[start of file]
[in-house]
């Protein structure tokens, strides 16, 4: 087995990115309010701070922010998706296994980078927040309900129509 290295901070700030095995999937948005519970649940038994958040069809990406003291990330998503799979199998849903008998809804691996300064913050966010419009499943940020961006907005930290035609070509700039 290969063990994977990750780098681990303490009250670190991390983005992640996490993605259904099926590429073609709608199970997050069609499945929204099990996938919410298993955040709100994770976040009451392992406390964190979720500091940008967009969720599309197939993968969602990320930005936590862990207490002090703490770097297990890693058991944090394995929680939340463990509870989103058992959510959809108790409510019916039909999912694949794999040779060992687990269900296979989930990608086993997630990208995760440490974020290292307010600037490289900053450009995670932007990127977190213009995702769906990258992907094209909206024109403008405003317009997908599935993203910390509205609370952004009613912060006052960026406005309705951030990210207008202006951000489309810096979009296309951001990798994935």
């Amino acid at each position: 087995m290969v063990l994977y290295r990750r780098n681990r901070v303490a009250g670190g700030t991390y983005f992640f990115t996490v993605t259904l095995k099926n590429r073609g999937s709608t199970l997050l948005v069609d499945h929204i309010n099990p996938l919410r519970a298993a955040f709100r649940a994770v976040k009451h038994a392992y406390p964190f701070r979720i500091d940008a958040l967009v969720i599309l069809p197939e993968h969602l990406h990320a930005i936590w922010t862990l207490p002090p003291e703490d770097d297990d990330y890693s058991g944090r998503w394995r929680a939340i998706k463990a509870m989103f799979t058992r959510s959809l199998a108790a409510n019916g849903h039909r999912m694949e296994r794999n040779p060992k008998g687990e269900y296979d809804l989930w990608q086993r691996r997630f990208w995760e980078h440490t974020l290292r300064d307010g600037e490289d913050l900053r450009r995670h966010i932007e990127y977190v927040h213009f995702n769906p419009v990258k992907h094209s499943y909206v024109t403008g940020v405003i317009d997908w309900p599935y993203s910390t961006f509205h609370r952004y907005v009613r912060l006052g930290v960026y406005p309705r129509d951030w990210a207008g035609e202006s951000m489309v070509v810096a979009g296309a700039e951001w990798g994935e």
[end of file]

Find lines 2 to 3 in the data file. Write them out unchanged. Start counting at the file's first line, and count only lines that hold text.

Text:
């Protein structure tokens, strides 16, 4: 087995990115309010701070922010998706296994980078927040309900129509 290295901070700030095995999937948005519970649940038994958040069809990406003291990330998503799979199998849903008998809804691996300064913050966010419009499943940020961006907005930290035609070509700039 290969063990994977990750780098681990303490009250670190991390983005992640996490993605259904099926590429073609709608199970997050069609499945929204099990996938919410298993955040709100994770976040009451392992406390964190979720500091940008967009969720599309197939993968969602990320930005936590862990207490002090703490770097297990890693058991944090394995929680939340463990509870989103058992959510959809108790409510019916039909999912694949794999040779060992687990269900296979989930990608086993997630990208995760440490974020290292307010600037490289900053450009995670932007990127977190213009995702769906990258992907094209909206024109403008405003317009997908599935993203910390509205609370952004009613912060006052960026406005309705951030990210207008202006951000489309810096979009296309951001990798994935």
């Amino acid at each position: 087995m290969v063990l994977y290295r990750r780098n681990r901070v303490a009250g670190g700030t991390y983005f992640f990115t996490v993605t259904l095995k099926n590429r073609g999937s709608t199970l997050l948005v069609d499945h929204i309010n099990p996938l919410r519970a298993a955040f709100r649940a994770v976040k009451h038994a392992y406390p964190f701070r979720i500091d940008a958040l967009v969720i599309l069809p197939e993968h969602l990406h990320a930005i936590w922010t862990l207490p002090p003291e703490d770097d297990d990330y890693s058991g944090r998503w394995r929680a939340i998706k463990a509870m989103f799979t058992r959510s959809l199998a108790a409510n019916g849903h039909r999912m694949e296994r794999n040779p060992k008998g687990e269900y296979d809804l989930w990608q086993r691996r997630f990208w995760e980078h440490t974020l290292r300064d307010g600037e490289d913050l900053r450009r995670h966010i932007e990127y977190v927040h213009f995702n769906p419009v990258k992907h094209s499943y909206v024109t403008g940020v405003i317009d997908w309900p599935y993203s910390t961006f509205h609370r952004y907005v009613r912060l006052g930290v960026y406005p309705r129509d951030w990210a207008g035609e202006s951000m489309v070509v810096a979009g296309a700039e951001w990798g994935e």